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Jyotisha (astronomy and astrology)

Source: Wisdom Library: Brihat Samhita by Varahamihira

Vikṛta (विकृत) refers to the twenty-fourth of the sixty-year cycle of Jupiter, according to the Bṛhatsaṃhitā (chapter 8), an encyclopedic Sanskrit work written by Varāhamihira mainly focusing on the science of ancient Indian astronomy astronomy (Jyotiṣa).—Accordingly, “The first year of the next yuga sacred to Tvaṣṭā is known as Sarvajit. The next year is known as Sarvadhārin. The next three years are—Virodhī, Vikṛta and Khara: in the second of these, mankind will be happy and they will be afflicted with fears in the other years”.

Jyotisha book cover
context information

Jyotisha (ज्योतिष, jyotiṣa or jyotish) refers to ‘astronomy’ or “Vedic astrology” and represents the fifth of the six Vedangas (additional sciences to be studied along with the Vedas). Jyotisha concerns itself with the study and prediction of the movements of celestial bodies, in order to calculate the auspicious time for rituals and ceremonies.

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Shaivism (Shaiva philosophy)

Source: SOAS University of London: Protective Rites in the Netra Tantra

Vikṛta (विकृत) refers to an “altered (self)” (in dreams), according to the Svacchanda-tantra.—Accordingly, [verse 4.21-27, while describing inauspicious dreams]—“[...] [He] who sees black and red garments or an altered self (vikṛta-ātmā) [has inauspicious dreams]. In dreams [he] laughs and dances while [he] wears faded garlands, cuts up one's own flesh. [He dreams of] captivity, being eaten by a black snake, and [dreams of] a wedding. [If he] sees this in dreams, he is not successful”.

Shaivism book cover
context information

Shaiva (शैव, śaiva) or Shaivism (śaivism) represents a tradition of Hinduism worshiping Shiva as the supreme being. Closely related to Shaktism, Shaiva literature includes a range of scriptures, including Tantras, while the root of this tradition may be traced back to the ancient Vedas.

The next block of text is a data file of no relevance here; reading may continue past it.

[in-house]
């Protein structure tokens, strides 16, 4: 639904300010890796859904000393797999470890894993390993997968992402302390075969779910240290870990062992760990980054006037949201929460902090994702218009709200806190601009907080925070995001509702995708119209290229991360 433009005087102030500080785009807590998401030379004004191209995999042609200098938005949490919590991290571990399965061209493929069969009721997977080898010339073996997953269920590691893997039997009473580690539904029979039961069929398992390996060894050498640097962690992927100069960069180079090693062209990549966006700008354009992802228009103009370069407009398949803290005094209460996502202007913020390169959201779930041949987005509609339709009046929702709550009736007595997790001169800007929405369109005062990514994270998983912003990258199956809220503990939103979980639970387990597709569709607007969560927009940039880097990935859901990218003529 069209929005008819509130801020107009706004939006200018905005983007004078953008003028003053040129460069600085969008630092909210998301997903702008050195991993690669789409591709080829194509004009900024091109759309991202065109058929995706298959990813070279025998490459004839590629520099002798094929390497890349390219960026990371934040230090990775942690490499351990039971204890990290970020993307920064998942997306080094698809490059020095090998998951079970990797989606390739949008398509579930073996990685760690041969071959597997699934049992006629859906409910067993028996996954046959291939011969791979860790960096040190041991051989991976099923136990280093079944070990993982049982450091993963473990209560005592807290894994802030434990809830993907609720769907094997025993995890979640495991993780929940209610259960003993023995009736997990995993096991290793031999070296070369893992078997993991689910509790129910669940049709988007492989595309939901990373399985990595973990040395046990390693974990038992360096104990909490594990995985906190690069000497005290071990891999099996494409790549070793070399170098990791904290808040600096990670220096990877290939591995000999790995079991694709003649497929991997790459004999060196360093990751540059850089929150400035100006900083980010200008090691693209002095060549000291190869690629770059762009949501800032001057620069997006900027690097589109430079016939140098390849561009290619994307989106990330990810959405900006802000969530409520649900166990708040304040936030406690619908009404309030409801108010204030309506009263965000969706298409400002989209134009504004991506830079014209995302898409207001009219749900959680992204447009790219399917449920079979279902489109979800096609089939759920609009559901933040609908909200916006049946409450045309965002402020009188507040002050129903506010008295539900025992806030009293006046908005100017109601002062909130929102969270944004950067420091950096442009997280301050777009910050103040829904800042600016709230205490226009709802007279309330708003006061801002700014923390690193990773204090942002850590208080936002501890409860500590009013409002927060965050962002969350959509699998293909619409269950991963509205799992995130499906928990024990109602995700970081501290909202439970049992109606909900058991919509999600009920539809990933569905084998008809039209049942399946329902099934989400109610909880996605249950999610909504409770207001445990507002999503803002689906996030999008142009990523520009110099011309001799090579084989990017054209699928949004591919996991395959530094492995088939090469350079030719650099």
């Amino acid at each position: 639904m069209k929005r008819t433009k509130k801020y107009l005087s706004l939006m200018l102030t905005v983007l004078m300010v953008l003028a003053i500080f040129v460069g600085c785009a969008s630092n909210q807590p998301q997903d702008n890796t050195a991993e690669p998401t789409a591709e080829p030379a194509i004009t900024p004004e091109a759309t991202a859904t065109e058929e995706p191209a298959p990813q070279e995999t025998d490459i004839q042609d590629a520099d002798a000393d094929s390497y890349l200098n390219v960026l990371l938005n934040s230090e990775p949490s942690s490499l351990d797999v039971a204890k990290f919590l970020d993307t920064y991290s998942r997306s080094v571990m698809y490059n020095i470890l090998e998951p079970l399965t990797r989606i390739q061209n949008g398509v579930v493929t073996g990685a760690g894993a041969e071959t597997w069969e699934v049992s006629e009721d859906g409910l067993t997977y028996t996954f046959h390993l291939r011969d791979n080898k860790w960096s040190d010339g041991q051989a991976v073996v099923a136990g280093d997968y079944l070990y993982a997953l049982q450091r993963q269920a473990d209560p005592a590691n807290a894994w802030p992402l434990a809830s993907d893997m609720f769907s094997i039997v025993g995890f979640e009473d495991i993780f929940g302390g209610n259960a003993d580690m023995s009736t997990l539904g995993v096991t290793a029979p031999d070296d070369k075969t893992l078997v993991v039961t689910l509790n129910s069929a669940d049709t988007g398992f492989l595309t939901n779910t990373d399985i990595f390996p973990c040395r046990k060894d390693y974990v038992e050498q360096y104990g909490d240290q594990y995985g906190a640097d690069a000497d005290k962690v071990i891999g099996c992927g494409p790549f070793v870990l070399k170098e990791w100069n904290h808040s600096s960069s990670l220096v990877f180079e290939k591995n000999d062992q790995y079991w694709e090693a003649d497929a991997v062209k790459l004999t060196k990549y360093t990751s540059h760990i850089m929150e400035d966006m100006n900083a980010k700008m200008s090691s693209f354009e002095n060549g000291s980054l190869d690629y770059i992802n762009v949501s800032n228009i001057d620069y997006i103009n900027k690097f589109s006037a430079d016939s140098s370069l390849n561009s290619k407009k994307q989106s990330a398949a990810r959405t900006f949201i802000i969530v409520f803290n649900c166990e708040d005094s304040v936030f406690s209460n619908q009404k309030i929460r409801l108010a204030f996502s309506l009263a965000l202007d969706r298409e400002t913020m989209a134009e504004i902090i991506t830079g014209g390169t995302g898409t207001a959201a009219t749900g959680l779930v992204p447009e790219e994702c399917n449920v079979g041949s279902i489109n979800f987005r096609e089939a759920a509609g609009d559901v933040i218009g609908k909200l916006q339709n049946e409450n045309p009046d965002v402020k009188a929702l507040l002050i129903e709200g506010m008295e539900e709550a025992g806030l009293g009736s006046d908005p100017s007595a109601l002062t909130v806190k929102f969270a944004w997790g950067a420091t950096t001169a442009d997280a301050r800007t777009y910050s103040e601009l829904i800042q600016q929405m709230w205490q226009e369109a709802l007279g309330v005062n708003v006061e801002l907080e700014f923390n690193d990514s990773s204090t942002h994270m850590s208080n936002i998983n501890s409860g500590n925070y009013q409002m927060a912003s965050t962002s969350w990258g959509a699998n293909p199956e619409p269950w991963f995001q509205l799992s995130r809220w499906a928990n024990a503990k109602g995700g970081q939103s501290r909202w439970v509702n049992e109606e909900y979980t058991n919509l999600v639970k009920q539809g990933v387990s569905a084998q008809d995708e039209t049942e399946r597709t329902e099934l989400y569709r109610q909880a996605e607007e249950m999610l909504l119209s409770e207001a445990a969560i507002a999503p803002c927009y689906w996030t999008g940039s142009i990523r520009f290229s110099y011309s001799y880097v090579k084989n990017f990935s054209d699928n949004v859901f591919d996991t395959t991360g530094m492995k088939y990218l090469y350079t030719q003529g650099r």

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Languages of India and abroad

Marathi-English dictionary

Source: DDSA: The Molesworth Marathi and English Dictionary

vikṛta (विकृत).—p S That has undergone a modification or change; altered, transformed, transfigured. 3 Affected with the feeling of disgust or aversion: also estranged, alienated or turned from. 4 Used popularly as s n in the sense of Nausea or loathing.

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vikrīta (विक्रीत).—p S Sold.

Source: DDSA: The Aryabhusan school dictionary, Marathi-English

vikṛta (विकृत).—f Altered, transformed. Estrang- ed. n Nausea, loathing.

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vikṛta (विकृत) [-ti, -ति].—f Any disorder. Any passion.

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vikrīta (विक्रीत).—p Sold. vikrēya a Saleable.

context information

Marathi is an Indo-European language having over 70 million native speakers people in (predominantly) Maharashtra India. Marathi, like many other Indo-Aryan languages, evolved from early forms of Prakrit, which itself is a subset of Sanskrit, one of the most ancient languages of the world.

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Sanskrit dictionary

Source: DDSA: The practical Sanskrit-English dictionary

Vikṛta (विकृत).—p. p.

1) Changed, altered, modified.

2) Sick, diseased.

3) Mutilated, deformed, disfigured; दृष्ट्वा तथैव विकृतं रथं मृत्युसमन्वितम् (dṛṣṭvā tathaiva vikṛtaṃ rathaṃ mṛtyusamanvitam) Rām.7.22.9; Manusmṛti 9.291.

4) Incomplete, imperfect.

5) Affected by passion or emotion.

6) Averse from, disgusted with.

7) Loathsome.

8) Strange, extraordinary.

9) Unnatural.

1) Perverted, spoiled.

11) Estranged, disloyal; Rām.2.39. 22; see विकृ (vikṛ) above.

-tam 1 Change, modification.

2) Change for the worse, sickness.

3) Aversion, disgust.

4) Harm, misdeed; तच्छ्रुत्वा पार्थिवेन्द्रस्य रक्षसा विकृतं च तत् (tacchrutvā pārthivendrasya rakṣasā vikṛtaṃ ca tat) Rām.7.65.34.

5) Abortion; बालश्च न प्रमीयन्ते विकृतं न च जायते (bālaśca na pramīyante vikṛtaṃ na ca jāyate) Manusmṛti 9.247.

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Vikrīta (विक्रीत).—p. p. Sold; विक्रीते करिणि किमङ्कुशे विवादः (vikrīte kariṇi kimaṅkuśe vivādaḥ) Subhāṣ.

-tam Sale; योगाधमनविक्रीतम् (yogādhamanavikrītam) Manusmṛti 8.165.

Source: Cologne Digital Sanskrit Dictionaries: Edgerton Buddhist Hybrid Sanskrit Dictionary

Vikṛta (विकृत).—(1) (nt.? = AMg. vigaya = vikār utpanna karnevālā…, objects that cause a change, [Ardha-Māgadhī Dictionary]), alterant, deteriorating substance (affecting ornaments): Daśabhūmikasūtra 72.18 (jātarūpaṃ supariniṣṭhitaṃ…) asaṃhāryaṃ bha- vati…ābharaṇavikṛtaiḥ; same 81.18; (2) foul, filthy (things to eat, prescribed for snakebite): Mūla-Sarvāstivāda-Vinaya i.286.2 ff.; defined 8 as dung, urine, ashes, earth (so Pali Vin. i.206.8, here mahāvikaṭāni).

Source: Cologne Digital Sanskrit Dictionaries: Shabda-Sagara Sanskrit-English Dictionary

Vikṛta (विकृत).—mfn.